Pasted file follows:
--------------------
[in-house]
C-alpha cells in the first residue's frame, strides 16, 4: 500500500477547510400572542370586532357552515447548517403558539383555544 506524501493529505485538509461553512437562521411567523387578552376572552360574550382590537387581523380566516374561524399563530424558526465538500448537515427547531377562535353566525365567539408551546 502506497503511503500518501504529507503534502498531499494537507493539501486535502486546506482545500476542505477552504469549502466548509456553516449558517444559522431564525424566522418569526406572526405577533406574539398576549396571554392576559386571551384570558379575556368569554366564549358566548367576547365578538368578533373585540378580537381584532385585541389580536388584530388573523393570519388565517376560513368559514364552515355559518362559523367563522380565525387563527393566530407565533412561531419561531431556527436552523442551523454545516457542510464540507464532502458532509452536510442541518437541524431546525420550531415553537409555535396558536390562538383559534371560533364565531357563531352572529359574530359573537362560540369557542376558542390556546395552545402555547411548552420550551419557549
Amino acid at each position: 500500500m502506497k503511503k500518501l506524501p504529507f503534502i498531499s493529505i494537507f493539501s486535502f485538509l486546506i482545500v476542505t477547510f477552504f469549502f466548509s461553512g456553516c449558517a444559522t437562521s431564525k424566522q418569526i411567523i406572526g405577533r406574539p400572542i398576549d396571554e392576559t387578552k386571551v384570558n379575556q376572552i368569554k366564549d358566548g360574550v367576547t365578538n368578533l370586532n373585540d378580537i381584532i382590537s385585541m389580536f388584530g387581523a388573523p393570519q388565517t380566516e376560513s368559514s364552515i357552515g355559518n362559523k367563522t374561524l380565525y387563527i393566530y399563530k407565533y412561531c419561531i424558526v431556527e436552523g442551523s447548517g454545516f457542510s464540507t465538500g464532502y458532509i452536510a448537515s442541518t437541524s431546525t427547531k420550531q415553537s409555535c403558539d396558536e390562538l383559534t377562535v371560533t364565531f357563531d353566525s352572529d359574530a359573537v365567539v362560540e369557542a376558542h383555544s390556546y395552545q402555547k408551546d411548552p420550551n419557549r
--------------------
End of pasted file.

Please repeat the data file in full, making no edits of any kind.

[in-house]
C-alpha cells in the first residue's frame, strides 16, 4: 500500500477547510400572542370586532357552515447548517403558539383555544 506524501493529505485538509461553512437562521411567523387578552376572552360574550382590537387581523380566516374561524399563530424558526465538500448537515427547531377562535353566525365567539408551546 502506497503511503500518501504529507503534502498531499494537507493539501486535502486546506482545500476542505477552504469549502466548509456553516449558517444559522431564525424566522418569526406572526405577533406574539398576549396571554392576559386571551384570558379575556368569554366564549358566548367576547365578538368578533373585540378580537381584532385585541389580536388584530388573523393570519388565517376560513368559514364552515355559518362559523367563522380565525387563527393566530407565533412561531419561531431556527436552523442551523454545516457542510464540507464532502458532509452536510442541518437541524431546525420550531415553537409555535396558536390562538383559534371560533364565531357563531352572529359574530359573537362560540369557542376558542390556546395552545402555547411548552420550551419557549
Amino acid at each position: 500500500m502506497k503511503k500518501l506524501p504529507f503534502i498531499s493529505i494537507f493539501s486535502f485538509l486546506i482545500v476542505t477547510f477552504f469549502f466548509s461553512g456553516c449558517a444559522t437562521s431564525k424566522q418569526i411567523i406572526g405577533r406574539p400572542i398576549d396571554e392576559t387578552k386571551v384570558n379575556q376572552i368569554k366564549d358566548g360574550v367576547t365578538n368578533l370586532n373585540d378580537i381584532i382590537s385585541m389580536f388584530g387581523a388573523p393570519q388565517t380566516e376560513s368559514s364552515i357552515g355559518n362559523k367563522t374561524l380565525y387563527i393566530y399563530k407565533y412561531c419561531i424558526v431556527e436552523g442551523s447548517g454545516f457542510s464540507t465538500g464532502y458532509i452536510a448537515s442541518t437541524s431546525t427547531k420550531q415553537s409555535c403558539d396558536e390562538l383559534t377562535v371560533t364565531f357563531d353566525s352572529d359574530a359573537v365567539v362560540e369557542a376558542h383555544s390556546y395552545q402555547k408551546d411548552p420550551n419557549r